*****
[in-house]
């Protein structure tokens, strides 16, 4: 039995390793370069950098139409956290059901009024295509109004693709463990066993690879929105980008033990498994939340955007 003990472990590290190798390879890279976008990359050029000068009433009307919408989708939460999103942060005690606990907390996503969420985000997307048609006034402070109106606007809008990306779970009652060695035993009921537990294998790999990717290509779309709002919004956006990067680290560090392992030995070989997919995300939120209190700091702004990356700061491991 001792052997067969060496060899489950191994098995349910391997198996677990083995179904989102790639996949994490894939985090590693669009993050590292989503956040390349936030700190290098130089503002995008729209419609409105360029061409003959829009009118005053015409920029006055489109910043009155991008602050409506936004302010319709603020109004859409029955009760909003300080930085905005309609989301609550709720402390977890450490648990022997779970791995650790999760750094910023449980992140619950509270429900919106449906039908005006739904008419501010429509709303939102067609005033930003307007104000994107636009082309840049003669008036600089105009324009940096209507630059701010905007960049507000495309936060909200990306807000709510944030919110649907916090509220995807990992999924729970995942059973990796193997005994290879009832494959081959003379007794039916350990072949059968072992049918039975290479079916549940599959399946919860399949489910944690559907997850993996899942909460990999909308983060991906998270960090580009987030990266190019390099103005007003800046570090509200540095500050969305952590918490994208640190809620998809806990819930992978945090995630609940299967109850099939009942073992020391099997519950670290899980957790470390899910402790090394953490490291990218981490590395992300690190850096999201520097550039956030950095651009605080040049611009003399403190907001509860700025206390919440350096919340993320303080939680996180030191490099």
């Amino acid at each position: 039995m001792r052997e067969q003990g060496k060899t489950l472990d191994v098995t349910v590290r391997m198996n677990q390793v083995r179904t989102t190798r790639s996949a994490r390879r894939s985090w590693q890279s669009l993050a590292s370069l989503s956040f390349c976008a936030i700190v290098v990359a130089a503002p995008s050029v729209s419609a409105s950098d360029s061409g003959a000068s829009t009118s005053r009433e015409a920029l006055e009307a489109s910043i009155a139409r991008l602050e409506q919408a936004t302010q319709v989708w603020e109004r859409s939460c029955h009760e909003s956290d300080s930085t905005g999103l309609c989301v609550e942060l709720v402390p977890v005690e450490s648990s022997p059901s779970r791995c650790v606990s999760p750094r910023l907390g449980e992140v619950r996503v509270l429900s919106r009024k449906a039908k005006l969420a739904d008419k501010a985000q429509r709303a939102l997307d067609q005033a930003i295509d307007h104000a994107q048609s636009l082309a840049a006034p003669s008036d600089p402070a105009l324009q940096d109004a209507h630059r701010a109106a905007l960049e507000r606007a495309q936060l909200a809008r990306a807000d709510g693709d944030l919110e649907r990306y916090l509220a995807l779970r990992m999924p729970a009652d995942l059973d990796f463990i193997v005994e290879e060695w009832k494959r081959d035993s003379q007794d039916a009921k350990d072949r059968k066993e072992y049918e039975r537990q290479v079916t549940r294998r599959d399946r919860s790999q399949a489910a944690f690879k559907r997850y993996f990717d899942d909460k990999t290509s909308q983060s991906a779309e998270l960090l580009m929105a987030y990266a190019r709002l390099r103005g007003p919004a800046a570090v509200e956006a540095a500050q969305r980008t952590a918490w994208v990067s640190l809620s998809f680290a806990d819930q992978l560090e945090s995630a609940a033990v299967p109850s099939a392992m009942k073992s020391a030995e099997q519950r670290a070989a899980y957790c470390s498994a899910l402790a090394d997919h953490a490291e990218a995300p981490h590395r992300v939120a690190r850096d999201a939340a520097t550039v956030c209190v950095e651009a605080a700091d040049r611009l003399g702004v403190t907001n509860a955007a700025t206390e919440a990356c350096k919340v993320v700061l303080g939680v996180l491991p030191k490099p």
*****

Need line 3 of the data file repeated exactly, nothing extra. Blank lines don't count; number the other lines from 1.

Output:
């Amino acid at each position: 039995m001792r052997e067969q003990g060496k060899t489950l472990d191994v098995t349910v590290r391997m198996n677990q390793v083995r179904t989102t190798r790639s996949a994490r390879r894939s985090w590693q890279s669009l993050a590292s370069l989503s956040f390349c976008a936030i700190v290098v990359a130089a503002p995008s050029v729209s419609a409105s950098d360029s061409g003959a000068s829009t009118s005053r009433e015409a920029l006055e009307a489109s910043i009155a139409r991008l602050e409506q919408a936004t302010q319709v989708w603020e109004r859409s939460c029955h009760e909003s956290d300080s930085t905005g999103l309609c989301v609550e942060l709720v402390p977890v005690e450490s648990s022997p059901s779970r791995c650790v606990s999760p750094r910023l907390g449980e992140v619950r996503v509270l429900s919106r009024k449906a039908k005006l969420a739904d008419k501010a985000q429509r709303a939102l997307d067609q005033a930003i295509d307007h104000a994107q048609s636009l082309a840049a006034p003669s008036d600089p402070a105009l324009q940096d109004a209507h630059r701010a109106a905007l960049e507000r606007a495309q936060l909200a809008r990306a807000d709510g693709d944030l919110e649907r990306y916090l509220a995807l779970r990992m999924p729970a009652d995942l059973d990796f463990i193997v005994e290879e060695w009832k494959r081959d035993s003379q007794d039916a009921k350990d072949r059968k066993e072992y049918e039975r537990q290479v079916t549940r294998r599959d399946r919860s790999q399949a489910a944690f690879k559907r997850y993996f990717d899942d909460k990999t290509s909308q983060s991906a779309e998270l960090l580009m929105a987030y990266a190019r709002l390099r103005g007003p919004a800046a570090v509200e956006a540095a500050q969305r980008t952590a918490w994208v990067s640190l809620s998809f680290a806990d819930q992978l560090e945090s995630a609940a033990v299967p109850s099939a392992m009942k073992s020391a030995e099997q519950r670290a070989a899980y957790c470390s498994a899910l402790a090394d997919h953490a490291e990218a995300p981490h590395r992300v939120a690190r850096d999201a939340a520097t550039v956030c209190v950095e651009a605080a700091d040049r611009l003399g702004v403190t907001n509860a955007a700025t206390e919440a990356c350096k919340v993320v700061l303080g939680v996180l491991p030191k490099p």